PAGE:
• The crystal structure of the HA coatings can be characterized using X-ray spectroscopy, such as X-ray powder diffraction spectroscopy. The HA coatings exhibit several characteristic 2θ diffraction angles when characterized by X-ray powder diffraction. The numbers shown in parenthesis are the Miller indices associated with each peak. The X-ray spectra of the HA coatings may exhibit 2θ diffraction angles including about 26±2° (002), about 28±2° (102), about 32±2° (112), about 50±2° (213), and about 53±2° (004) or about 26±0.5° (002), about 28±0.5° (102), about 32±0.5° (112), about 50±0.5° (213), and about 53±0.5° (004). The X-ray spectra of the HA coatings may exhibit 2θ diffraction angles including about 26±1° (002), about 28±1° (102), about 32±1° (112), about 50±1° (213), and about 53±1° (004). The X-ray spectra of the HA coatings may exhibit 2θ diffraction angles including about 25.58±0.1°, about 28.13±0.1°, about 31.75±0.1°, 32.17±0.1°, about 49±0.1°, and about 53±0.1°. It is to be understood that the diffraction angles recited herein may be systematically shifted due to variations in instrumentation.
  • The XRD spectra of the HA coatings have characteristic relative intensities. As used herein, the relative intensity of a peak in an XRD spectrum refers to the intensity of a peak divided by the intensity of the most intense peak in the spectrum. The peaks associated with the (002), (211), (112), (202), (213), and (004) directions may have relative intensities of 100%, 15.5-16.5%, 27-28%, 50.5-60.5%, 19-20%, 16.5-17.5%, and 14-15%, respectively. Any one of the peaks associated with the (002), (211), (112), (202), (213), and (004) directions may have a relative intensity of 100%, 10-20%, 23-33%, 40-70%, 15-25%, 12-22%, and 10-20%, respectively. In some embodiments, the hydroxyapatite layer has a ratio of XRD intensity ratio of the (002) peak: the (211) peak that is greater than about 1, greater than about 1.25, greater than about 1.5, greater than about 1.75, greater than about 2.0, greater than about 2.5, greater than about 3.0, or greater than about 3.5.
  • The HA coatings can also be characterized using Fourier transform infrared (FTIR) spectroscopy. The HA coatings exhibit FTIR bands at about 1100 cm−1, characteristic of PO4 3−. The HA coatings lack FTIR bands characteristic for carbonate between about 1400 to 1500 cm−1.
  • HA coatings of the instant disclosure result in small crystallites sizes as determined by X-ray diffraction or scanning electron microscopy. In some embodiments, the HA coatings are nanocrystalline. The average crystallite size in the [002] direction is from about 60 nm to about 80 nm, about 65 nm to about 75 nm, about 66 nm to about 73 nm, or about 68 nm to about 69 nm. The average crystallite size in the [200] direction is from about 10 nm to about 30 nm, about 15 nm to about 25 nm, about 16 nm to about 23 nm, or about 18 nm to about 22 nm. The average crystallite size in the [210] direction is from about 40 nm to about 60 nm, about 45 nm to about 55 nm, about 46 nm to about 53 nm, or about 48 nm to about 52 nm. In some embodiments, the HA films have a crystallite size in at least one direction that is less than the wavelength of light, and the grains are bonded to one another without the presence of a second amorphous or crystalline phase having a different refractive index. In such embodiments, the films are transparent or translucent.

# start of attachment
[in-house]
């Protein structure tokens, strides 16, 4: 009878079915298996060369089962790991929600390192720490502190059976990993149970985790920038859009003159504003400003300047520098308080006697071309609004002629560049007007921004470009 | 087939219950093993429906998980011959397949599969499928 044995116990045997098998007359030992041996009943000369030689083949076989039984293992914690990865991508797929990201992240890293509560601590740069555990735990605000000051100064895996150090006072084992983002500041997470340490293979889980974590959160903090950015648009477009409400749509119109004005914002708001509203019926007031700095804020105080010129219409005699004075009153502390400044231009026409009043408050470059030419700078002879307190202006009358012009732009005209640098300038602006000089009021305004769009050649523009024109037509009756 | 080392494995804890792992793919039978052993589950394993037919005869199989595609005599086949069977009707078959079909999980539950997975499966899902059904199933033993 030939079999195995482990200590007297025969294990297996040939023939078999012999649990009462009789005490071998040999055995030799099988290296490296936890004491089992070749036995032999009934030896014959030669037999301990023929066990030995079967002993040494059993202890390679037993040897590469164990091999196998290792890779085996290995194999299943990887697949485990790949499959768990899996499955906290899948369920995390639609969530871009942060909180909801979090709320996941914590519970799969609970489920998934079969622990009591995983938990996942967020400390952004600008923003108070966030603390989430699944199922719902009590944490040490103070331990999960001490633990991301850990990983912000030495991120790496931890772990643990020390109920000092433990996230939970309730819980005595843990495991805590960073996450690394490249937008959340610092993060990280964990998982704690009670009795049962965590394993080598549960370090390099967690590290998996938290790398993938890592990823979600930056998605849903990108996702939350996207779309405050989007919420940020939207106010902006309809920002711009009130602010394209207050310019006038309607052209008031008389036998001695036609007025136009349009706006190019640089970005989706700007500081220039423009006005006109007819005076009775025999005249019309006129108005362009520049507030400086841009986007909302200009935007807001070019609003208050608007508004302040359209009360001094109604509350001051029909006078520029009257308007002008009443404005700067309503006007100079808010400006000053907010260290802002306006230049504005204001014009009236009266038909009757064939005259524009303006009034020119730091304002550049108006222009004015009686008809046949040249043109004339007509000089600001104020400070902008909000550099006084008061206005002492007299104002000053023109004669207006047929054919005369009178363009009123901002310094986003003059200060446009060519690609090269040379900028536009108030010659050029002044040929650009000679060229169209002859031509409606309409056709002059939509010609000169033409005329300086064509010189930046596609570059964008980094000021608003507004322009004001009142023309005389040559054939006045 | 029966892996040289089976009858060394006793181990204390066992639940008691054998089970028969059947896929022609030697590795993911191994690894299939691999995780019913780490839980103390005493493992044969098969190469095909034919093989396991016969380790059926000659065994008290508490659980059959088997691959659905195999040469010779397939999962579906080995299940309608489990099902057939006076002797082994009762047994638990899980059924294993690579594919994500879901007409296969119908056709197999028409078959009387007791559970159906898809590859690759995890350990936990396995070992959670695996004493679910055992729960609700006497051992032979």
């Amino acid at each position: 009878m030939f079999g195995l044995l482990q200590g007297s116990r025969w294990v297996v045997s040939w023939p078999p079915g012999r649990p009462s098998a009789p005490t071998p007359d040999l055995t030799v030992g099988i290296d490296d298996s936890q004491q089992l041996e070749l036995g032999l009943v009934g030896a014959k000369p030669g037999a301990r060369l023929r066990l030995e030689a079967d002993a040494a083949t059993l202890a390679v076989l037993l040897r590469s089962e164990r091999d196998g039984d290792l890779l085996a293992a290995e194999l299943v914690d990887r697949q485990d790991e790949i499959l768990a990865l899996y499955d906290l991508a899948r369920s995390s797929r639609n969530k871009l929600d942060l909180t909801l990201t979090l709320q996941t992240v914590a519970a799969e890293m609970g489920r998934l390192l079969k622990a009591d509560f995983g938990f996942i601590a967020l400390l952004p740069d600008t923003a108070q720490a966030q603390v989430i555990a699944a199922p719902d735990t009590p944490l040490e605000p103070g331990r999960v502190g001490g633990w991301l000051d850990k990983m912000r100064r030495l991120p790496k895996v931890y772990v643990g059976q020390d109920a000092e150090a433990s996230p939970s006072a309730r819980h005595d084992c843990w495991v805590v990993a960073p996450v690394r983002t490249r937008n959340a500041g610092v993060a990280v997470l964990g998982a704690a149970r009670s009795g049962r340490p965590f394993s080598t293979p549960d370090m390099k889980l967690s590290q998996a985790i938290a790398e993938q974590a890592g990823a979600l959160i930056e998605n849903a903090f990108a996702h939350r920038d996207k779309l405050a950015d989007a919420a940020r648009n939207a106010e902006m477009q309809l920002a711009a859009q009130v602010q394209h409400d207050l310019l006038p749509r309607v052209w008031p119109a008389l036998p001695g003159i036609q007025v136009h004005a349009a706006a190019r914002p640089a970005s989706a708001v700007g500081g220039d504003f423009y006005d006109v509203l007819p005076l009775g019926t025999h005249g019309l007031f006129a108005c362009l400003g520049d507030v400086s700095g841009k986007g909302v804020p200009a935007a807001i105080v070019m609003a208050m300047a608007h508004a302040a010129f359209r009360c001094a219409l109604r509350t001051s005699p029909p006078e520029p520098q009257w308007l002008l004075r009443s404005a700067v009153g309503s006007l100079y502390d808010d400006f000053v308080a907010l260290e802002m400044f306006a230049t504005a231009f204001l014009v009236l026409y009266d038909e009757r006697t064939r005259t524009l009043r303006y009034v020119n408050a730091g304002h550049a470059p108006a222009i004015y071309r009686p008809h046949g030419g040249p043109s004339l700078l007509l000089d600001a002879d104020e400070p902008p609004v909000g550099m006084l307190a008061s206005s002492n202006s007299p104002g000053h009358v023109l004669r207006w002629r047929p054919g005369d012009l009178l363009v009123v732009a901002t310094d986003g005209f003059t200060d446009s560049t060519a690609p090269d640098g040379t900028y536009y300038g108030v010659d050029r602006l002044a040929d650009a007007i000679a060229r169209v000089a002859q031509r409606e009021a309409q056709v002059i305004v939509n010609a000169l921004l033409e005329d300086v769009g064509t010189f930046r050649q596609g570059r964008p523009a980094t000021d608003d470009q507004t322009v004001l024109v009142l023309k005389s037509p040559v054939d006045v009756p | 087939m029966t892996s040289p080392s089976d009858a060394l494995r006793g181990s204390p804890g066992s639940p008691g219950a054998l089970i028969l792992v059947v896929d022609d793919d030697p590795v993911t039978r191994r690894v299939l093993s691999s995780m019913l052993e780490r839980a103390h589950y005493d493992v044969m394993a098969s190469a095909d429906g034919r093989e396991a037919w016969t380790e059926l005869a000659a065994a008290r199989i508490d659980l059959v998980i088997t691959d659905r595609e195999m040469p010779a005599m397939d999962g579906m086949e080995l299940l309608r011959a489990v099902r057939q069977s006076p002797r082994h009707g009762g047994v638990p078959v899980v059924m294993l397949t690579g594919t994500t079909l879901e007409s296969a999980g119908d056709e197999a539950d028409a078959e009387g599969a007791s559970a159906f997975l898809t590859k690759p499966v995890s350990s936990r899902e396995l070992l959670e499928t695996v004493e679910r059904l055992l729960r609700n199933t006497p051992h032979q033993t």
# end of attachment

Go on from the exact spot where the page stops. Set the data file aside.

• HA coatings of the instant disclosure are highly porous and have high surface areas. The surface area is about 5 m2/g to about 100 m2/g, about 10 m2/g to about 75 m2/g, about 10 m2/g to about 50 m2/g, about 10 m2/g to about 200 m2/g, about 10 m2/g to about 150 m2/g, about 10 m2/g to about 100 m2/g, about 50 m2/g to about 200 m2/g, about 50 m2/g to about 150 m2/g, or about 50 m2/g to about 100 m2/g. The surface area may be determined using Brunauer-Emmett-Teller (BET) method. This surface area may lead to significant improvements in adsorption of therapeutic agents onto these coatings, as further discussed below. The increased loading capability may be utilized to tailor the dose and prolonged release of the therapeutic agents thereby increasing treatment efficacy.
  • The coatings described herein release calcium at a substantially continuous rate or at a continuous rate over an extended period of time in vitro as measured by calcium electrodes as described in ASTM F1926. As used herein, a substantially continuous rate is a rate that changes by less than 20% each hour. As used herein, a continuous rate is a rate that changes by less than 5% each hour. The coatings may release calcium at a substantially continuous rate for at least about 5 hours, at least about 10 hours, at least about 15 hours, at least about 20 hours, about 5 hours to about 100 hours, about 5 hours to about 50 hours, about 5 hours to about 30 hours, about 5 hours to about 25 hours, about 10 hours to about 100 hours, about 10 hours to about 50 hours, about 10 hours to about 30 hours, about 10 hours to about 25 hours, about 15 hours to about 100 hours, about 15 hours to about 50 hours, about 15 hours to about 30 hours, or about 15 hours to about 25 hours. The coatings may release calcium at a continuous rate for at least about 5 hours, at least about 10 hours, at least about 15 hours, at least about 20 hours, about 5 hours to about 100 hours, about 5 hours to about 50 hours, about 5 hours to about 30 hours, about 5 hours to about 25 hours, about 10 hours to about 100 hours, about 10 hours to about 50 hours, about 10 hours to about 30 hours, about 10 hours to about 25 hours, about 15 hours to about 100 hours, about 15 hours to about 50 hours, about 15 hours to about 30 hours, or about 15 hours to about 25 hours.